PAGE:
a) preparing a reference wafer in mono-crystalline silicon having undergone on at least one of its surfaces an implant of a doping element followed by an activation annealing to form a diffused layer;
b) measuring the sheet resistance of the diffused layer at one point on the surface of the wafer;
c) placing the reference wafer in the epitaxy reactor, the reactor being set at a desired temperature and having a neutral gas flow flowing therein; and
d) measuring the sheet resistance at the same point and calculating the difference between the two values of sheet resistance, this difference being related to the thermal cycle undergone by the reference wafer during its stay in the epitaxy reactor.
According to an embodiment of the present invention, the reference wafer undergoes an activation annealing and a drive-in annealing in an oxidizing atmosphere.
According to an embodiment of the present invention, the reference wafer is of a first conductivity type and the diffused layer being of a second conductivity type.
According to an embodiment of the present invention, the reference wafer is a lightly doped P-type wafer and the doping element includes arsenic.
According to an embodiment of the present invention, the resistance measurements are performed at a plurality of points on the reference wafer, variations between the differences in resistance being related to the thermal cycle undergone by the reference wafer at the points considered.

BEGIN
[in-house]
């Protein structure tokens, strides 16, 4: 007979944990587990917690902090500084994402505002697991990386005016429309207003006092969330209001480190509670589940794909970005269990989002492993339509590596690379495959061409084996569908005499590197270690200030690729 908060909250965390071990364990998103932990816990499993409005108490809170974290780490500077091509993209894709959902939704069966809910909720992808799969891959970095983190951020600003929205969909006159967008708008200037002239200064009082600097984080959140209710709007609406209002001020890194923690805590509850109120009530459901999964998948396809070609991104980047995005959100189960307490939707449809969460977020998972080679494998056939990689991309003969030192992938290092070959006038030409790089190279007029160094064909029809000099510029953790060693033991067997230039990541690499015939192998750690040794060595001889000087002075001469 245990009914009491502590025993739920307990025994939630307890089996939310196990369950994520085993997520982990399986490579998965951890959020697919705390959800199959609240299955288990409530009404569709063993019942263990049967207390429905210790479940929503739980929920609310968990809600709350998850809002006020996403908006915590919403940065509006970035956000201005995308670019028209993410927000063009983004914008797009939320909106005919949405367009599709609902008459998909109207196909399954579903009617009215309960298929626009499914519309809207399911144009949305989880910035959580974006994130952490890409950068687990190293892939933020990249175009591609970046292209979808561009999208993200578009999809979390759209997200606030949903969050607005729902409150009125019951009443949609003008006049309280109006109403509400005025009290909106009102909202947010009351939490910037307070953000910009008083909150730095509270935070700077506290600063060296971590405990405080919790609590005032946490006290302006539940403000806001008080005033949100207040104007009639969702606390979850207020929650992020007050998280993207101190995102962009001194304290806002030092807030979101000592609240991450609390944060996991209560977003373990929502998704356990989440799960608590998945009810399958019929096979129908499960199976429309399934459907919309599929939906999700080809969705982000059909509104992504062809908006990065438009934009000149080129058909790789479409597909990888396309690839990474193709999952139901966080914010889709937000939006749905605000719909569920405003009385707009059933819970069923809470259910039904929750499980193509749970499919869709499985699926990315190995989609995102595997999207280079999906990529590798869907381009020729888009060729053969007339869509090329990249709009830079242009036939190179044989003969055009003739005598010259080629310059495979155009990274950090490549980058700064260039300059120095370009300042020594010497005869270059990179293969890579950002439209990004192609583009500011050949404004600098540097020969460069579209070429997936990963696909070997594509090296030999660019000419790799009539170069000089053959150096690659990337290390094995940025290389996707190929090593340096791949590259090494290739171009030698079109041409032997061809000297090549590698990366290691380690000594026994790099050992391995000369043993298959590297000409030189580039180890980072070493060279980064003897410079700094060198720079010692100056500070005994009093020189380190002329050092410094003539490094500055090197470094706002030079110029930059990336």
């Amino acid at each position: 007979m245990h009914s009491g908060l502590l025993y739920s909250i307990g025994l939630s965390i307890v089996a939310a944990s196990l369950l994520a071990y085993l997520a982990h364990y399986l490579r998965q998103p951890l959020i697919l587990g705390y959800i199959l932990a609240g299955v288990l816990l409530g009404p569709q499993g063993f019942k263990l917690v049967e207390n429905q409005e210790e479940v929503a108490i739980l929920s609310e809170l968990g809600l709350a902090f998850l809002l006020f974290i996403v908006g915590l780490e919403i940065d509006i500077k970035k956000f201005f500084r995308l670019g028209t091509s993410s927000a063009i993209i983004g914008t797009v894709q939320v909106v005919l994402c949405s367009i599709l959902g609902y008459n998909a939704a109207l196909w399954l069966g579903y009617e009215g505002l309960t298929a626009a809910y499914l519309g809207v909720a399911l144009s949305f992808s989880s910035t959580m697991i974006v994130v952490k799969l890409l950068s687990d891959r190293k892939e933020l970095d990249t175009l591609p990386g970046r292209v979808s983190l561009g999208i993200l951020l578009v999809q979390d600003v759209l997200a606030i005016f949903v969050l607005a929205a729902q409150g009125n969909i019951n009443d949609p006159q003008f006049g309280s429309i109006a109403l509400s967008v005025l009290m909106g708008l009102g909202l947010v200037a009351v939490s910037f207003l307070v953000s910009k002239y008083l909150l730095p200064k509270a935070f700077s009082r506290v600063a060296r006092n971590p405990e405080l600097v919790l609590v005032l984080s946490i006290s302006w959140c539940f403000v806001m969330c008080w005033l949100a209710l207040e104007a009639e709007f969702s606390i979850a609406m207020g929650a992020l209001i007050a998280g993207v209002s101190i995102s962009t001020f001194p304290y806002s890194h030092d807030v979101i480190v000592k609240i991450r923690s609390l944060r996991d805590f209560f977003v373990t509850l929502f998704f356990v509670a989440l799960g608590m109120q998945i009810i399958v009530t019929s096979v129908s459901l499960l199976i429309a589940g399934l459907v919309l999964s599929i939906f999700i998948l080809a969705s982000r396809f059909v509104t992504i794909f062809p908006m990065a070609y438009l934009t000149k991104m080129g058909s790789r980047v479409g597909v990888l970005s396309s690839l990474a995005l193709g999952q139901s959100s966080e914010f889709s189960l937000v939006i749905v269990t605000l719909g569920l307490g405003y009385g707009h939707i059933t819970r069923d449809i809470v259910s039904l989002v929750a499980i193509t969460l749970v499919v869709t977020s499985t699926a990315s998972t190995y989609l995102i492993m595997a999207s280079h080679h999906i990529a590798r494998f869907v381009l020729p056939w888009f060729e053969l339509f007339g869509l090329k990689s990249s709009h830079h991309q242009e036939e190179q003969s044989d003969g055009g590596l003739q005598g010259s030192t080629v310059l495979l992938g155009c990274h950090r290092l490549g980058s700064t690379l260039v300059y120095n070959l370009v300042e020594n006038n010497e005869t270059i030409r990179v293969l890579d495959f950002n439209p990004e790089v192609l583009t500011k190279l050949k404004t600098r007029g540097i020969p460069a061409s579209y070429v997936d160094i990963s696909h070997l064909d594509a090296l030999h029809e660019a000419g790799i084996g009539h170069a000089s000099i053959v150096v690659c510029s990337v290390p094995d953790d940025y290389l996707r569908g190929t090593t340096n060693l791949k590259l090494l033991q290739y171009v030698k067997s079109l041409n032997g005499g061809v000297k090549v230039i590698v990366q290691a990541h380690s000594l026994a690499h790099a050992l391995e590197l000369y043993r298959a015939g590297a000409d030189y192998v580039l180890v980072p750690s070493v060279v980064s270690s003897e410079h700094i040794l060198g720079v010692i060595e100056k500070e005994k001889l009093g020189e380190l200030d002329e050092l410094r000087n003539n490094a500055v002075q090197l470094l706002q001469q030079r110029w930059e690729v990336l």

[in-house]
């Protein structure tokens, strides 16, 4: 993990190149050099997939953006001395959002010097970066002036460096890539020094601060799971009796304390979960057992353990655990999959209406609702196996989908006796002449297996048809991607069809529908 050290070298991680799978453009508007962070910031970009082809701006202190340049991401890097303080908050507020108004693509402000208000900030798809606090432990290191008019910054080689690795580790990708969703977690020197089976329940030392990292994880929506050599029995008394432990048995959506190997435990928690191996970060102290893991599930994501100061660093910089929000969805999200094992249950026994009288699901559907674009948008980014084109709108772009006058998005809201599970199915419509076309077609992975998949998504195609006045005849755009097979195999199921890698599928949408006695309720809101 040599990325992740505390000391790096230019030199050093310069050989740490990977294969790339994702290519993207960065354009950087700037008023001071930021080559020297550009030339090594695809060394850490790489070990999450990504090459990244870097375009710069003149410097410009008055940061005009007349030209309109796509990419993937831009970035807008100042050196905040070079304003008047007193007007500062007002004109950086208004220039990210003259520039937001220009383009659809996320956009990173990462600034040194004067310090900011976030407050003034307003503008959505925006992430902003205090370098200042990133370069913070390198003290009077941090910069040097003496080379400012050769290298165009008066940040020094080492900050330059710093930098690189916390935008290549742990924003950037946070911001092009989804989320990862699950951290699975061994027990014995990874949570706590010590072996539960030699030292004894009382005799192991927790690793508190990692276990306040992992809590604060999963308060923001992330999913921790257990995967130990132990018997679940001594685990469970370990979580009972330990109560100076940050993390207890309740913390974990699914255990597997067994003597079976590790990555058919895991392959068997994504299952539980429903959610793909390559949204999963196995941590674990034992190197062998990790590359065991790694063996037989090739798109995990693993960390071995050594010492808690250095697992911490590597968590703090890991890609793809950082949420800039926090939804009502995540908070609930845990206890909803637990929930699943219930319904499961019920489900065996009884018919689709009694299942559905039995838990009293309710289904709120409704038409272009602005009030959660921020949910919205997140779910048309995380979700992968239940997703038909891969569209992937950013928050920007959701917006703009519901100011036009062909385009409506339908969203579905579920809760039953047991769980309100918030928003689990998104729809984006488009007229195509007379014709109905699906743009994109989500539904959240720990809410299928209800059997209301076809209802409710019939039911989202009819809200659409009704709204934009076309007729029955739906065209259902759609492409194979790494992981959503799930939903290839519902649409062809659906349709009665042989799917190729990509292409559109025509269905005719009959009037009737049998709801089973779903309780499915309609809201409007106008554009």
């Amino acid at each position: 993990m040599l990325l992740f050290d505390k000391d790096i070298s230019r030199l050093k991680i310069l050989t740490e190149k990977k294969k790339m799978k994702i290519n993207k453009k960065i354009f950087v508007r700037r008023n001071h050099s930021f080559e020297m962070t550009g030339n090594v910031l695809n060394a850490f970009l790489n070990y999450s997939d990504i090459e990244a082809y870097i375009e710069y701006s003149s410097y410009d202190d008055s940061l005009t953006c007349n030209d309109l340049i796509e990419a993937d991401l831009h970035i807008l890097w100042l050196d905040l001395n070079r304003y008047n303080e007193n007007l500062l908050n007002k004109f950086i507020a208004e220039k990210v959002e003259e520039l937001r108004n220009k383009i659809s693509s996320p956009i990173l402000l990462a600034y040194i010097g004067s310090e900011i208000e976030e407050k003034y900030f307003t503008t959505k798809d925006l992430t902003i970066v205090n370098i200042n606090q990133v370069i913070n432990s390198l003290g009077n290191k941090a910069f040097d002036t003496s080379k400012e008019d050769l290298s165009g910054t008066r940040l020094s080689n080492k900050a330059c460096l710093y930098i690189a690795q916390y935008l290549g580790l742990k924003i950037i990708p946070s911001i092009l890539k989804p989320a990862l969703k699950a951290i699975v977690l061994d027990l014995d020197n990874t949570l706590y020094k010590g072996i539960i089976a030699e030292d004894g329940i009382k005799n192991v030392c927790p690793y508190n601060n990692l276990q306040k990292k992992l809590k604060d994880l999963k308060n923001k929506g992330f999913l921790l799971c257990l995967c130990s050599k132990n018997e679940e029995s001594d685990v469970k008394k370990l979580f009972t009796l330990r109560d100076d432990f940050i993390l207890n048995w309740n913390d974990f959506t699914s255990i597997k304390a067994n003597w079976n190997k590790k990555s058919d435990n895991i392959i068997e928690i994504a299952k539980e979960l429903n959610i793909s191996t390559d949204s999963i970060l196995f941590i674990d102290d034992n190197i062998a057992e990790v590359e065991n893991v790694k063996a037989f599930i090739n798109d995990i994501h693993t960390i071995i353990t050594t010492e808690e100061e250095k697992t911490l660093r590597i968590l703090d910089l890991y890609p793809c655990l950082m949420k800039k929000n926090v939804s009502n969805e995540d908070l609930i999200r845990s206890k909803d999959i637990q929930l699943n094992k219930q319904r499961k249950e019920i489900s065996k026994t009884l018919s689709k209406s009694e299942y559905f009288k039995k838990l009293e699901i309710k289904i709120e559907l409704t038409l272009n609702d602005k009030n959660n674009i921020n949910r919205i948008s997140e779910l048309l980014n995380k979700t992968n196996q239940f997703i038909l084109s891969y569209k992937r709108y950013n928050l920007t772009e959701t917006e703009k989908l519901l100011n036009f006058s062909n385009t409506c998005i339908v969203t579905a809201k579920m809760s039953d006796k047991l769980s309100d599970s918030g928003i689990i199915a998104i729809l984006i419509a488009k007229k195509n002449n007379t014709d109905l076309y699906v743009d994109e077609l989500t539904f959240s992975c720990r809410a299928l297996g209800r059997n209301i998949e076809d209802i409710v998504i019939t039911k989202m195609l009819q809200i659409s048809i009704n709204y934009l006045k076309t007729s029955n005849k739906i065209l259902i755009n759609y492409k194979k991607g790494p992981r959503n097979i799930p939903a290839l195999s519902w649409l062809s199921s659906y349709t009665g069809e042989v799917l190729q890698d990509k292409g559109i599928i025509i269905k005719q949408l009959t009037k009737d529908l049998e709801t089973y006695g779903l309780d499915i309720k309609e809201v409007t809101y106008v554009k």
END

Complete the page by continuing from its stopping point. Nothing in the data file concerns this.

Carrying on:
According to an embodiment of the present invention, the method further includes the step of adjusting the setting of means for heating the epitaxy reactor according to the calibration results obtained.
These objects, characteristics and advantages as well as others, of the present invention, will be discussed in detail in the following non-limiting description of a specific embodiment made with reference to the accompanying drawings.
FIGS. 1A and 1B show, respectively, a side view and a top view of an example of an epitaxy reactor; and
FIG. 2 shows a reference plate used according to the present invention.
FIG. 3 shows a method according to the present invention.
The method according to the present invention uses a specific reference plate.
As shown in FIG. 2, the reference plate is a lightly doped N or P-type silicon wafer 21. On one surface of this wafer, doping atoms are implanted, preferably, but not necessarily, of the type opposite to that of the wafer, for example, an N-type doping such as arsenic implanted in a lightly doped P-type wafer.
After the implant, an annealing sufficient to obtain a full activation (and potentially a drive-in of the doping element) is performed, thereby obtaining a diffused layer 22 at the surface of the wafer. It should be noted that, immediately after an implant, the doping atoms do not actually create a layer of a defined conductivity type in a substrate but, rather, cause a great number of dislocations and disturbances within the crystal lattice. A doped layer of a given conductivity type actually is obtained only after a so-called activation annealing is performed. After this activation annealing, a so-called drive-in annealing is performed to create a doping layer of a selected depth. According to a characteristic of the invention, this preparatory annealing step is performed in an oxidizing atmosphere so that, at the same time that the activation and the drive-in of the doping atoms are obtained, a silicon oxide layer grows at the surface of the wafer.